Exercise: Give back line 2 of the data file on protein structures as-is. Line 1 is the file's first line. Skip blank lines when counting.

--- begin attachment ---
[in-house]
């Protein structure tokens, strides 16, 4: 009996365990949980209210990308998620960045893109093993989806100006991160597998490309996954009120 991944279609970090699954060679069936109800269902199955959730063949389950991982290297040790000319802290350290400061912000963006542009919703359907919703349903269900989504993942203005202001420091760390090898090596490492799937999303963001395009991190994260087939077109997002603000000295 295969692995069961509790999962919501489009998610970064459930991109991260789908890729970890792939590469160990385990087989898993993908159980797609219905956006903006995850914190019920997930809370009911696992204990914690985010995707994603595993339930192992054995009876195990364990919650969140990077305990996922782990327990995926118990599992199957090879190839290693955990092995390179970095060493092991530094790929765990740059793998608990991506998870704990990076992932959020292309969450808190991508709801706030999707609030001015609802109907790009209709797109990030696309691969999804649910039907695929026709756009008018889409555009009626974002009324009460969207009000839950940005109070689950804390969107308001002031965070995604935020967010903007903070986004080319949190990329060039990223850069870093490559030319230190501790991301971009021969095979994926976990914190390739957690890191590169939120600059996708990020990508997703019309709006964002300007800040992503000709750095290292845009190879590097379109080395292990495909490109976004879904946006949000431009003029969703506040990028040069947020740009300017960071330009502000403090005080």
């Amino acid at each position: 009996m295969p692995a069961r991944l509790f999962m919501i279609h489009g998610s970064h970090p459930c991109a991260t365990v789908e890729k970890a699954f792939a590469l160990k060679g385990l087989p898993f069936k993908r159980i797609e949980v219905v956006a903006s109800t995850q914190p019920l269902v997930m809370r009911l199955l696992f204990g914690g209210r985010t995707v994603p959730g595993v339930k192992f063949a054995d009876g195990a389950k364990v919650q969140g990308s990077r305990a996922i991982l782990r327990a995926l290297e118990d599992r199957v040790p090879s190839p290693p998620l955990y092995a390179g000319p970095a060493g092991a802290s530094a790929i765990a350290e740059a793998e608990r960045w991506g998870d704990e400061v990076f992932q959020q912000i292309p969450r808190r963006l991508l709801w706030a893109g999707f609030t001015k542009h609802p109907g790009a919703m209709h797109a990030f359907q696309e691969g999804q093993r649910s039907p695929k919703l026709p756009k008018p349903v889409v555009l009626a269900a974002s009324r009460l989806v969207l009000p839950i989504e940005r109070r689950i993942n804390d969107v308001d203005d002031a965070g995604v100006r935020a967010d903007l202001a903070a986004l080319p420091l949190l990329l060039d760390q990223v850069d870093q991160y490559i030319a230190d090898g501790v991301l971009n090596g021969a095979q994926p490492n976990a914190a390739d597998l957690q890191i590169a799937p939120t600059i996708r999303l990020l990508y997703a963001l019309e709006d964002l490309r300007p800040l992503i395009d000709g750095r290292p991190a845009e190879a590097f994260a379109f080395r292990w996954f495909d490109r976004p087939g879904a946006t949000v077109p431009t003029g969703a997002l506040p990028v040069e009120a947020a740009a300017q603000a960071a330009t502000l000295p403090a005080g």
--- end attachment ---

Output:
């Protein structure tokens, strides 16, 4: 009996365990949980209210990308998620960045893109093993989806100006991160597998490309996954009120 991944279609970090699954060679069936109800269902199955959730063949389950991982290297040790000319802290350290400061912000963006542009919703359907919703349903269900989504993942203005202001420091760390090898090596490492799937999303963001395009991190994260087939077109997002603000000295 295969692995069961509790999962919501489009998610970064459930991109991260789908890729970890792939590469160990385990087989898993993908159980797609219905956006903006995850914190019920997930809370009911696992204990914690985010995707994603595993339930192992054995009876195990364990919650969140990077305990996922782990327990995926118990599992199957090879190839290693955990092995390179970095060493092991530094790929765990740059793998608990991506998870704990990076992932959020292309969450808190991508709801706030999707609030001015609802109907790009209709797109990030696309691969999804649910039907695929026709756009008018889409555009009626974002009324009460969207009000839950940005109070689950804390969107308001002031965070995604935020967010903007903070986004080319949190990329060039990223850069870093490559030319230190501790991301971009021969095979994926976990914190390739957690890191590169939120600059996708990020990508997703019309709006964002300007800040992503000709750095290292845009190879590097379109080395292990495909490109976004879904946006949000431009003029969703506040990028040069947020740009300017960071330009502000403090005080």